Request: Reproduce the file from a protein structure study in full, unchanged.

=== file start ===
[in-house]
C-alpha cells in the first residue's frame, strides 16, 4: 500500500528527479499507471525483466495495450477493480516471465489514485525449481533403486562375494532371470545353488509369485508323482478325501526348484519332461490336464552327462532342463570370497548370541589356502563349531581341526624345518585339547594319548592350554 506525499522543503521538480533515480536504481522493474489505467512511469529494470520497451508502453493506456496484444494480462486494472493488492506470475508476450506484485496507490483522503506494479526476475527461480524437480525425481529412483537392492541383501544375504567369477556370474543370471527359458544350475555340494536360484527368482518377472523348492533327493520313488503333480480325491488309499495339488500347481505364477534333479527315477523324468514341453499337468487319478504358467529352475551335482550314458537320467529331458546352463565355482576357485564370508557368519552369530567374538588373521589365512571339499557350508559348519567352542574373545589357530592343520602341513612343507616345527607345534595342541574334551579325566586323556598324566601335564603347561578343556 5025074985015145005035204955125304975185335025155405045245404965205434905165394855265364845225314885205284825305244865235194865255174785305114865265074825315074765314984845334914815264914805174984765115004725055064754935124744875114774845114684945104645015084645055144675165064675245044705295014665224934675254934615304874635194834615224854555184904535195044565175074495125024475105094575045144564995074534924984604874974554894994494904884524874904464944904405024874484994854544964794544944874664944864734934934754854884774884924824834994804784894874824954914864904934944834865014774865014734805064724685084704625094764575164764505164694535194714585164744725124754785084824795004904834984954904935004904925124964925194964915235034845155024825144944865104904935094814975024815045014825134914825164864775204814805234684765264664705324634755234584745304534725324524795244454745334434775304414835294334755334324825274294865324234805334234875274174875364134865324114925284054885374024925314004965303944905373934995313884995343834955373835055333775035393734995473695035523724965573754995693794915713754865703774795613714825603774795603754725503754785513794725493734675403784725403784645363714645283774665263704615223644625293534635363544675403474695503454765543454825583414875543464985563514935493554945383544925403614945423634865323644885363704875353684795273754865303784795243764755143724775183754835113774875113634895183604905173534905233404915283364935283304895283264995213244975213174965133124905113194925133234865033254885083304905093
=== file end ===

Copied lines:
[in-house]
C-alpha cells in the first residue's frame, strides 16, 4: 500500500528527479499507471525483466495495450477493480516471465489514485525449481533403486562375494532371470545353488509369485508323482478325501526348484519332461490336464552327462532342463570370497548370541589356502563349531581341526624345518585339547594319548592350554 506525499522543503521538480533515480536504481522493474489505467512511469529494470520497451508502453493506456496484444494480462486494472493488492506470475508476450506484485496507490483522503506494479526476475527461480524437480525425481529412483537392492541383501544375504567369477556370474543370471527359458544350475555340494536360484527368482518377472523348492533327493520313488503333480480325491488309499495339488500347481505364477534333479527315477523324468514341453499337468487319478504358467529352475551335482550314458537320467529331458546352463565355482576357485564370508557368519552369530567374538588373521589365512571339499557350508559348519567352542574373545589357530592343520602341513612343507616345527607345534595342541574334551579325566586323556598324566601335564603347561578343556 5025074985015145005035204955125304975185335025155405045245404965205434905165394855265364845225314885205284825305244865235194865255174785305114865265074825315074765314984845334914815264914805174984765115004725055064754935124744875114774845114684945104645015084645055144675165064675245044705295014665224934675254934615304874635194834615224854555184904535195044565175074495125024475105094575045144564995074534924984604874974554894994494904884524874904464944904405024874484994854544964794544944874664944864734934934754854884774884924824834994804784894874824954914864904934944834865014774865014734805064724685084704625094764575164764505164694535194714585164744725124754785084824795004904834984954904935004904925124964925194964915235034845155024825144944865104904935094814975024815045014825134914825164864775204814805234684765264664705324634755234584745304534725324524795244454745334434775304414835294334755334324825274294865324234805334234875274174875364134865324114925284054885374024925314004965303944905373934995313884995343834955373835055333775035393734995473695035523724965573754995693794915713754865703774795613714825603774795603754725503754785513794725493734675403784725403784645363714645283774665263704615223644625293534635363544675403474695503454765543454825583414875543464985563514935493554945383544925403614945423634865323644885363704875353684795273754865303784795243764755143724775183754835113774875113634895183604905173534905233404915283364935283304895283264995213244975213174965133124905113194925133234865033254885083304905093